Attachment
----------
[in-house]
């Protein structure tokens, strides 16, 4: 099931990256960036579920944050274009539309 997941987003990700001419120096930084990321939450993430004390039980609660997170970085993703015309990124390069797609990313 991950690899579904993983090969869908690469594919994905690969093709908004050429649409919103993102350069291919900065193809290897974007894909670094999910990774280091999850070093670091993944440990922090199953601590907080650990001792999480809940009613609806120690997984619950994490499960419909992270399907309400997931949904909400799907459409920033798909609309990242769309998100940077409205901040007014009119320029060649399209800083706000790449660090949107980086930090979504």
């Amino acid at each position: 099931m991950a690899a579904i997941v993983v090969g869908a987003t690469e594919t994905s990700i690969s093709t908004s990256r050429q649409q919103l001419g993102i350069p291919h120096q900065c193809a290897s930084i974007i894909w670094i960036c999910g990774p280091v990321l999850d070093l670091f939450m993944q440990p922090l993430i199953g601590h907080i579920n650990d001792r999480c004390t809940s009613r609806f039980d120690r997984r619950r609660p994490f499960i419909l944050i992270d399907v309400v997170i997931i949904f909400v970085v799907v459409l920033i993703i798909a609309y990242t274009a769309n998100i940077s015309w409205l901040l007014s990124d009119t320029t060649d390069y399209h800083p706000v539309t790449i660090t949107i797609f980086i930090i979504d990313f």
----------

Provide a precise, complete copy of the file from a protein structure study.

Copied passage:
[in-house]
């Protein structure tokens, strides 16, 4: 099931990256960036579920944050274009539309 997941987003990700001419120096930084990321939450993430004390039980609660997170970085993703015309990124390069797609990313 991950690899579904993983090969869908690469594919994905690969093709908004050429649409919103993102350069291919900065193809290897974007894909670094999910990774280091999850070093670091993944440990922090199953601590907080650990001792999480809940009613609806120690997984619950994490499960419909992270399907309400997931949904909400799907459409920033798909609309990242769309998100940077409205901040007014009119320029060649399209800083706000790449660090949107980086930090979504």
């Amino acid at each position: 099931m991950a690899a579904i997941v993983v090969g869908a987003t690469e594919t994905s990700i690969s093709t908004s990256r050429q649409q919103l001419g993102i350069p291919h120096q900065c193809a290897s930084i974007i894909w670094i960036c999910g990774p280091v990321l999850d070093l670091f939450m993944q440990p922090l993430i199953g601590h907080i579920n650990d001792r999480c004390t809940s009613r609806f039980d120690r997984r619950r609660p994490f499960i419909l944050i992270d399907v309400v997170i997931i949904f909400v970085v799907v459409l920033i993703i798909a609309y990242t274009a769309n998100i940077s015309w409205l901040l007014s990124d009119t320029t060649d390069y399209h800083p706000v539309t790449i660090t949107i797609f980086i930090i979504d990313f």